Boris Johnson urged to scrap Royal Yacht and use the money for foreign aid on eve of G7 summit
The Dundee West MP wrote to Mr Johnson following the plans to slash overseas aid from 0.7 per cent of gross national income to 0.5 per cent.
In the letter, Mr Law said: “The aid budget has been slashed by 40 per cent and life-saving projects around the world have been cancelled.
"I was therefore utterly dismayed by your announcement last weekend that you will commission a new Royal Yacht costing £200 million while you continue to cut aid to the world’s poorest and most vulnerable people amid a global pandemic.
“This new Royal Yacht is reportedly not even wanted by the royal family who are ‘displeased’ by the continual controversy surrounding a project that seems doomed from the get-go.
"Given that this ship is intended to promote British businesses around the world, will you publicly reject the suggestion that funds for its construction and operation should be taken from the aid budget and classed as ODA [Official Development Assistance]?
"Diplomatic missions and trade talks should not come at the expense of the most impoverished and most marginalised people in the world. Every penny taken from the aid budget to fund this project will result in suffering and death.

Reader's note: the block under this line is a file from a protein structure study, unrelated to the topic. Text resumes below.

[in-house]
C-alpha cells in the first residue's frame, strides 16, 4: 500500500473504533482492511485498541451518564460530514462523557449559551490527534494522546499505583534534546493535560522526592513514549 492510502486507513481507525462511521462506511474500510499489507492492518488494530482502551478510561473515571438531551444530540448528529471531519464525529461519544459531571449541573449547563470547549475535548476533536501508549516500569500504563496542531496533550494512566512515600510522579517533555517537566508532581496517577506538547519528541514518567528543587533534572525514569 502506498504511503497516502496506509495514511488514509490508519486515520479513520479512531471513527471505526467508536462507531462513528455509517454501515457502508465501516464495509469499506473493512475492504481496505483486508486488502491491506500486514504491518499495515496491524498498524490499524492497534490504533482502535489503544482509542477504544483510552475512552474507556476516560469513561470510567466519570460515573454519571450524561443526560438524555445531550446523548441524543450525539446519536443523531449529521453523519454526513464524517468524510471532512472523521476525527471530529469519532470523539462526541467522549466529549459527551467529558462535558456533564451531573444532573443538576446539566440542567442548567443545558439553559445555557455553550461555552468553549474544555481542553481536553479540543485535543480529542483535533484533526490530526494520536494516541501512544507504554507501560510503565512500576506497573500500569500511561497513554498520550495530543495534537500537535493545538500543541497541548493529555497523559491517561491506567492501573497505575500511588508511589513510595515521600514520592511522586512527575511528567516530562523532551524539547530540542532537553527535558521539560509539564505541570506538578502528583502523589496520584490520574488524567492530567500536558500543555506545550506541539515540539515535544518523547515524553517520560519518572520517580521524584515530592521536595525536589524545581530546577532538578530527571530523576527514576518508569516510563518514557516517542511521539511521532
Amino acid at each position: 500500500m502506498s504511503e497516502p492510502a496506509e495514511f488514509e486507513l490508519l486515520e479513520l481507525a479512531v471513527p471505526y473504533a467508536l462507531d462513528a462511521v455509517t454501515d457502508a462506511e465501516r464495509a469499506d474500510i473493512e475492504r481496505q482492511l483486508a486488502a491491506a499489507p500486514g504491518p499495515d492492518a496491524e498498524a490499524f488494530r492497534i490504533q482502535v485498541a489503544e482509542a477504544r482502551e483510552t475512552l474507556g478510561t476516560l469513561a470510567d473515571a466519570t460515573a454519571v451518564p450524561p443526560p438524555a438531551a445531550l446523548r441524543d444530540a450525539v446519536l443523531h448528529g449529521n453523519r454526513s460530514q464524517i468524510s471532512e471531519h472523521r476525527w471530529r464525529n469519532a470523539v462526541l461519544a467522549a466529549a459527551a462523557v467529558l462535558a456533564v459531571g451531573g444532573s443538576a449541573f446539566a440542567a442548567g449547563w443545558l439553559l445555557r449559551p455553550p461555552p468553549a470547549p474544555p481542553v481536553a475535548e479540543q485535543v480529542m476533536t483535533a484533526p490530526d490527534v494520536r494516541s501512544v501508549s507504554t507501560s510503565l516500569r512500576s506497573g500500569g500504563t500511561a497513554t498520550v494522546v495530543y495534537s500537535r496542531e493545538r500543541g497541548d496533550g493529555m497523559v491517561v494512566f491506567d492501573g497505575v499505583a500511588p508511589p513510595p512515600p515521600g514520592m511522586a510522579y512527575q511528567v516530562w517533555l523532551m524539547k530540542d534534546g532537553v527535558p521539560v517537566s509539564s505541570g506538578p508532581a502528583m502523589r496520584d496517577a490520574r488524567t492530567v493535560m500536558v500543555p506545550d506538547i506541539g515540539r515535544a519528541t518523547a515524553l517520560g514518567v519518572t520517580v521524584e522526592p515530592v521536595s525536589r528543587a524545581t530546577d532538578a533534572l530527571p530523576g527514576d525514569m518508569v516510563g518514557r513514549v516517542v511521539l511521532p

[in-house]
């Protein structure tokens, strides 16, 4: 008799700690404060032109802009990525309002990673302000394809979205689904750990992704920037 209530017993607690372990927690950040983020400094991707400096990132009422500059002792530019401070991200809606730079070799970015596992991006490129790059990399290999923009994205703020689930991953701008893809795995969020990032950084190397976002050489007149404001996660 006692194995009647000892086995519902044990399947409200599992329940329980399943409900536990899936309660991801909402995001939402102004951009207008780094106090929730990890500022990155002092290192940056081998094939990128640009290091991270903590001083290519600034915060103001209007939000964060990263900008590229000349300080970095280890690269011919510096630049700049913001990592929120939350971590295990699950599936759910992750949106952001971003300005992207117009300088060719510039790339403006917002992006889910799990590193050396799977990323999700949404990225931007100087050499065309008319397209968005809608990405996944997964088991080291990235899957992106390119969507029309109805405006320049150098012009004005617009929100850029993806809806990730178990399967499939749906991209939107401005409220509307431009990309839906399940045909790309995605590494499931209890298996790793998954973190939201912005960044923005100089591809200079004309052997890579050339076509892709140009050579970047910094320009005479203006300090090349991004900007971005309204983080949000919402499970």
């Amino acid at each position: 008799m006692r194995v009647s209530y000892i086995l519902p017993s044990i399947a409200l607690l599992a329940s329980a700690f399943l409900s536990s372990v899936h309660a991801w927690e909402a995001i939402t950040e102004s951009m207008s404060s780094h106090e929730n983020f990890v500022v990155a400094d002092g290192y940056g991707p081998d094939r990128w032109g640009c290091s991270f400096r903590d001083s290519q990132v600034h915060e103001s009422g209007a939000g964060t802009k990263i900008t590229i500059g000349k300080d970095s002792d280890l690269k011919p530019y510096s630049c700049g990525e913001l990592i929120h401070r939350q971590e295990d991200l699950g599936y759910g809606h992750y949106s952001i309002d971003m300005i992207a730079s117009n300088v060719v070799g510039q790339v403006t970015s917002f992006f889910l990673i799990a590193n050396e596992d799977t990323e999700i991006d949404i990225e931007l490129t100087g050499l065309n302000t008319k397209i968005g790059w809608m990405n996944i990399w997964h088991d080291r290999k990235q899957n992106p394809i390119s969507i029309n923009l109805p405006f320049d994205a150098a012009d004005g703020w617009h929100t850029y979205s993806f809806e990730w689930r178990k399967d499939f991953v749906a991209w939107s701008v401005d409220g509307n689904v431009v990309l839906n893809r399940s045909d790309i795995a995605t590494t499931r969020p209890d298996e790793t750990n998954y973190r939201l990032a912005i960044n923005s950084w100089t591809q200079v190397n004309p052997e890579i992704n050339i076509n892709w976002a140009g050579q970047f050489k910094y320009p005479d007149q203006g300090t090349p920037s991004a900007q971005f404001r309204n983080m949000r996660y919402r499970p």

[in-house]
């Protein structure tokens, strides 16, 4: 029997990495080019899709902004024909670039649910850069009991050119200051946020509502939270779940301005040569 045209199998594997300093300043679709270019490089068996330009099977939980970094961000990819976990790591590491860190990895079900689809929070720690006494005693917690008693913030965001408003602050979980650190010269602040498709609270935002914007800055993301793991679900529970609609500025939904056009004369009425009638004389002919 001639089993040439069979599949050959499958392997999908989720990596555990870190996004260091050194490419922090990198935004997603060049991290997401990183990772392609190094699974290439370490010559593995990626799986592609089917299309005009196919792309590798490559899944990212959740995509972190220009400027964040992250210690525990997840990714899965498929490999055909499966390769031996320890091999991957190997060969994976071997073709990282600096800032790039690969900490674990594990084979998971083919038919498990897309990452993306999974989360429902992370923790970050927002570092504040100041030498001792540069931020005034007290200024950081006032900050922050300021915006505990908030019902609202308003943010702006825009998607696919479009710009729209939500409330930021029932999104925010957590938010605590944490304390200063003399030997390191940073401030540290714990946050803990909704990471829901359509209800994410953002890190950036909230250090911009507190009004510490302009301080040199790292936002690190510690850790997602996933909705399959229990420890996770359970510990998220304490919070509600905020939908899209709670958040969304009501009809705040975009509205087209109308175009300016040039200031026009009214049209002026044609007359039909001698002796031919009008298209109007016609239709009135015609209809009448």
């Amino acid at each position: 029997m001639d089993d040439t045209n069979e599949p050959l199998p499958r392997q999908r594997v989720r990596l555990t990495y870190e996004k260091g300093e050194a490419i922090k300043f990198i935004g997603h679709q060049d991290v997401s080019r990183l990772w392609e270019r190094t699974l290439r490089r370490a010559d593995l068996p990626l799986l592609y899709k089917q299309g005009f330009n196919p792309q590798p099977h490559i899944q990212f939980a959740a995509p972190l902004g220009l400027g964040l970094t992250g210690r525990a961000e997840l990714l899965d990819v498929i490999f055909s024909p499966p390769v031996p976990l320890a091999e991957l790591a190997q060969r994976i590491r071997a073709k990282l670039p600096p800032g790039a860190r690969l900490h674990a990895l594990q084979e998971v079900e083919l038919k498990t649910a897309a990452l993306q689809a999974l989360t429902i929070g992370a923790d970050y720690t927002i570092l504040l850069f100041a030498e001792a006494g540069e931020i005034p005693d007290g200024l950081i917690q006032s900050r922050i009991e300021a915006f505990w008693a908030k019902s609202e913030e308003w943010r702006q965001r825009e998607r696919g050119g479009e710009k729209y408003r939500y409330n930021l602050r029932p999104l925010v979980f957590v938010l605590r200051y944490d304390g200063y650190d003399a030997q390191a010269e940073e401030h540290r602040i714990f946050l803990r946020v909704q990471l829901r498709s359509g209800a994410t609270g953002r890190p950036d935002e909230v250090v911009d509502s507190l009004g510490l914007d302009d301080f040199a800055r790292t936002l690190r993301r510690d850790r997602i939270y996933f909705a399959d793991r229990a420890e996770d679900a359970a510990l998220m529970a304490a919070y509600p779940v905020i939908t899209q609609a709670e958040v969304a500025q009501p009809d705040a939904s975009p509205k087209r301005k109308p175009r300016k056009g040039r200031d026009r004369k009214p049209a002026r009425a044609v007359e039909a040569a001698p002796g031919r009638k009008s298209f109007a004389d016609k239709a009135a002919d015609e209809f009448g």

“The Prime Minister must finally do the right thing, rule out this vanity project and reverse the drastic aid cuts before we start to see the devastating consequences.”
Announced last month, the UK Government intends to build the ship in the UK at a reported cost of up to £200m.
Construction of the new ship is expected to begin as soon as 2022 and it will enter service within the next four years.
The letter comes ahead of the G7 summit starting on Friday where the Prime Minister will meet with the world leaders from the richest democracies – the UK, US, Canada, Japan, France, Germany and Italy, along with representatives of the EU.
Thursday afternoon saw Mr Johnson insist he does not disagree with US president Joe Biden on anything as the pair met for the first time in person.
The meeting has been overshadowed by the ongoing row over Northern Ireland’s Brexit arrangements, which the US say put the Good Friday Agreement at risk.
Ahead of the meeting, Mr Biden said he was looking forward to “affirming the special relationship between the United States and the United Kingdom” – despite Mr Johnson’s dislike of the term to describe the transatlantic partnership because he believes it makes Britain look needy.
The two leaders and their wives – Carrie Johnson and Jill Biden – admired the view over Carbis Bay before their meeting.
Mr Biden said: “I told the Prime Minister we have something in common. We both married way above our stations.”
Mr Johnson responded: “I’m not going to dissent on that one. I’m not going to disagree with you there or indeed on anything else, I think highly likely.”
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